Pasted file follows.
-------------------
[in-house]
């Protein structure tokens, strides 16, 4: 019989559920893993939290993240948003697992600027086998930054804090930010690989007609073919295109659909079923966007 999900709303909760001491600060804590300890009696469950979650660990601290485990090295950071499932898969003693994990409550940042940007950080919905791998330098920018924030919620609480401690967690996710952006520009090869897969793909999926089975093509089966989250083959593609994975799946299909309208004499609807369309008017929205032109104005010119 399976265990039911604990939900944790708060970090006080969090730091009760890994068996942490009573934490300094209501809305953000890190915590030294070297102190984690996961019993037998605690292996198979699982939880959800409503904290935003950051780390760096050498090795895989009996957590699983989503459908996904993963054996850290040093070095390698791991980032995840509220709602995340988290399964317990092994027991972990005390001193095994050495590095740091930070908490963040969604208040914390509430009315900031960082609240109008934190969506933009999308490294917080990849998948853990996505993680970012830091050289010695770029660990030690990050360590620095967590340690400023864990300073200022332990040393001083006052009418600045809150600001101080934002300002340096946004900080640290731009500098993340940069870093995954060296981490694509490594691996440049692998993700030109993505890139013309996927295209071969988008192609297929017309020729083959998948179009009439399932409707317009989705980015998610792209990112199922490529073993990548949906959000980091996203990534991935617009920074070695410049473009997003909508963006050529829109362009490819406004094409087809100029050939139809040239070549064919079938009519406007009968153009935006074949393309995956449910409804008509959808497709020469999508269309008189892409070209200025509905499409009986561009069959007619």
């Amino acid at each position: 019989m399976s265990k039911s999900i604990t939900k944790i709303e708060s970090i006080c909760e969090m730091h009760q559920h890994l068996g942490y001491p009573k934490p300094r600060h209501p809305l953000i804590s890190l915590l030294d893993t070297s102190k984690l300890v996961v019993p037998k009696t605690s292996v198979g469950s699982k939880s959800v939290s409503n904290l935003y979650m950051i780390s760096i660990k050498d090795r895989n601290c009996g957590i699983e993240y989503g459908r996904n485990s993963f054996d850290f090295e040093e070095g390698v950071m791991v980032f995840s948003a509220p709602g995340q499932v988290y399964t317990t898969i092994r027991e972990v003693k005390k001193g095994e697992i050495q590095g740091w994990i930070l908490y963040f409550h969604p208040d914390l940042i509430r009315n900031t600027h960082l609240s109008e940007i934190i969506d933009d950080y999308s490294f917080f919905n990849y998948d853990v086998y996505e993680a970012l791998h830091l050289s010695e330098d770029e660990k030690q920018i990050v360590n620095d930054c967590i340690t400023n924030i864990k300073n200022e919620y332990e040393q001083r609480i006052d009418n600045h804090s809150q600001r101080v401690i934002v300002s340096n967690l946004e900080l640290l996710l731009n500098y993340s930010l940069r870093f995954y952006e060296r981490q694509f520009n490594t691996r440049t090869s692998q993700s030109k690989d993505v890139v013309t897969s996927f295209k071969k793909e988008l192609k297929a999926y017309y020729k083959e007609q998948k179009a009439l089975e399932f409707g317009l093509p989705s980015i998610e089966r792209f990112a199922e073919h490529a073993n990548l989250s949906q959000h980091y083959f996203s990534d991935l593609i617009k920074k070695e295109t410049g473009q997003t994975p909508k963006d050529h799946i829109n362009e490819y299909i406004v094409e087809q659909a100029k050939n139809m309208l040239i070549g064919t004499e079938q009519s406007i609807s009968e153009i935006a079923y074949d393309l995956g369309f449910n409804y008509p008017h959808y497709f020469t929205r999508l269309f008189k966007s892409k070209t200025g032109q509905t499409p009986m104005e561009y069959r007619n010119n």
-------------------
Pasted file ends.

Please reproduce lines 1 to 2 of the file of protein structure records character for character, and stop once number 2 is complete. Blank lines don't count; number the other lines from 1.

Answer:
[in-house]
């Protein structure tokens, strides 16, 4: 019989559920893993939290993240948003697992600027086998930054804090930010690989007609073919295109659909079923966007 999900709303909760001491600060804590300890009696469950979650660990601290485990090295950071499932898969003693994990409550940042940007950080919905791998330098920018924030919620609480401690967690996710952006520009090869897969793909999926089975093509089966989250083959593609994975799946299909309208004499609807369309008017929205032109104005010119 399976265990039911604990939900944790708060970090006080969090730091009760890994068996942490009573934490300094209501809305953000890190915590030294070297102190984690996961019993037998605690292996198979699982939880959800409503904290935003950051780390760096050498090795895989009996957590699983989503459908996904993963054996850290040093070095390698791991980032995840509220709602995340988290399964317990092994027991972990005390001193095994050495590095740091930070908490963040969604208040914390509430009315900031960082609240109008934190969506933009999308490294917080990849998948853990996505993680970012830091050289010695770029660990030690990050360590620095967590340690400023864990300073200022332990040393001083006052009418600045809150600001101080934002300002340096946004900080640290731009500098993340940069870093995954060296981490694509490594691996440049692998993700030109993505890139013309996927295209071969988008192609297929017309020729083959998948179009009439399932409707317009989705980015998610792209990112199922490529073993990548949906959000980091996203990534991935617009920074070695410049473009997003909508963006050529829109362009490819406004094409087809100029050939139809040239070549064919079938009519406007009968153009935006074949393309995956449910409804008509959808497709020469999508269309008189892409070209200025509905499409009986561009069959007619």